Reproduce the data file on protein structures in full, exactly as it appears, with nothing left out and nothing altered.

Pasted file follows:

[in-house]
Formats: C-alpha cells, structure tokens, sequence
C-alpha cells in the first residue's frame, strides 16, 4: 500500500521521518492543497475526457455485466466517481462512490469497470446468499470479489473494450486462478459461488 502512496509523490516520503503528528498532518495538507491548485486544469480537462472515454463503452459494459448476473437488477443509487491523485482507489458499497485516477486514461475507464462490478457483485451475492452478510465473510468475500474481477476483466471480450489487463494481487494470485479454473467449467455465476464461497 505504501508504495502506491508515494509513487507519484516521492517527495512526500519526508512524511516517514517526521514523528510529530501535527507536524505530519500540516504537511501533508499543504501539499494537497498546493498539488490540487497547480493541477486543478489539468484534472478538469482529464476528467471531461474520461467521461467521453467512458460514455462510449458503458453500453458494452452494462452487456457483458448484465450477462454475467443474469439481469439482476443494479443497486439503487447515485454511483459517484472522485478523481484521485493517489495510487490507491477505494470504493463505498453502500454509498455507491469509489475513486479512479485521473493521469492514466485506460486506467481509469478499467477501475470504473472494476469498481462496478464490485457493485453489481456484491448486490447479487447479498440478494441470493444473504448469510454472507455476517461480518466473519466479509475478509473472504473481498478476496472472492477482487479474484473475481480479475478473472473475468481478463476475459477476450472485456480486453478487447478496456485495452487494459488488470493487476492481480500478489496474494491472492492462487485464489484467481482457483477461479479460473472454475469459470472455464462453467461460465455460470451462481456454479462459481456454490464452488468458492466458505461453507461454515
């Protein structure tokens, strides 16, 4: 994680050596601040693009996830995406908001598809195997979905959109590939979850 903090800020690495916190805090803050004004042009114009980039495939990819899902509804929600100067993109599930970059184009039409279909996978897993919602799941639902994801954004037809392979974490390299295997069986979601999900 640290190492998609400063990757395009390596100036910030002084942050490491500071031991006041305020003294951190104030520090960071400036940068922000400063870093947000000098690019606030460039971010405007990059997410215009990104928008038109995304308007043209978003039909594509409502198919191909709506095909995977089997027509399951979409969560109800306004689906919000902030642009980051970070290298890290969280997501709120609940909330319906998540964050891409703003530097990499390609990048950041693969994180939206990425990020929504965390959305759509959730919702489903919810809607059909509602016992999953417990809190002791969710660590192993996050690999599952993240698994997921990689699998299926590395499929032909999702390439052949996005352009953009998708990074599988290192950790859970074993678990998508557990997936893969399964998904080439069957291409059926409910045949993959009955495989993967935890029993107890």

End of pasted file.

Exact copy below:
[in-house]
Formats: C-alpha cells, structure tokens, sequence
C-alpha cells in the first residue's frame, strides 16, 4: 500500500521521518492543497475526457455485466466517481462512490469497470446468499470479489473494450486462478459461488 502512496509523490516520503503528528498532518495538507491548485486544469480537462472515454463503452459494459448476473437488477443509487491523485482507489458499497485516477486514461475507464462490478457483485451475492452478510465473510468475500474481477476483466471480450489487463494481487494470485479454473467449467455465476464461497 505504501508504495502506491508515494509513487507519484516521492517527495512526500519526508512524511516517514517526521514523528510529530501535527507536524505530519500540516504537511501533508499543504501539499494537497498546493498539488490540487497547480493541477486543478489539468484534472478538469482529464476528467471531461474520461467521461467521453467512458460514455462510449458503458453500453458494452452494462452487456457483458448484465450477462454475467443474469439481469439482476443494479443497486439503487447515485454511483459517484472522485478523481484521485493517489495510487490507491477505494470504493463505498453502500454509498455507491469509489475513486479512479485521473493521469492514466485506460486506467481509469478499467477501475470504473472494476469498481462496478464490485457493485453489481456484491448486490447479487447479498440478494441470493444473504448469510454472507455476517461480518466473519466479509475478509473472504473481498478476496472472492477482487479474484473475481480479475478473472473475468481478463476475459477476450472485456480486453478487447478496456485495452487494459488488470493487476492481480500478489496474494491472492492462487485464489484467481482457483477461479479460473472454475469459470472455464462453467461460465455460470451462481456454479462459481456454490464452488468458492466458505461453507461454515
């Protein structure tokens, strides 16, 4: 994680050596601040693009996830995406908001598809195997979905959109590939979850 903090800020690495916190805090803050004004042009114009980039495939990819899902509804929600100067993109599930970059184009039409279909996978897993919602799941639902994801954004037809392979974490390299295997069986979601999900 640290190492998609400063990757395009390596100036910030002084942050490491500071031991006041305020003294951190104030520090960071400036940068922000400063870093947000000098690019606030460039971010405007990059997410215009990104928008038109995304308007043209978003039909594509409502198919191909709506095909995977089997027509399951979409969560109800306004689906919000902030642009980051970070290298890290969280997501709120609940909330319906998540964050891409703003530097990499390609990048950041693969994180939206990425990020929504965390959305759509959730919702489903919810809607059909509602016992999953417990809190002791969710660590192993996050690999599952993240698994997921990689699998299926590395499929032909999702390439052949996005352009953009998708990074599988290192950790859970074993678990998508557990997936893969399964998904080439069957291409059926409910045949993959009955495989993967935890029993107890």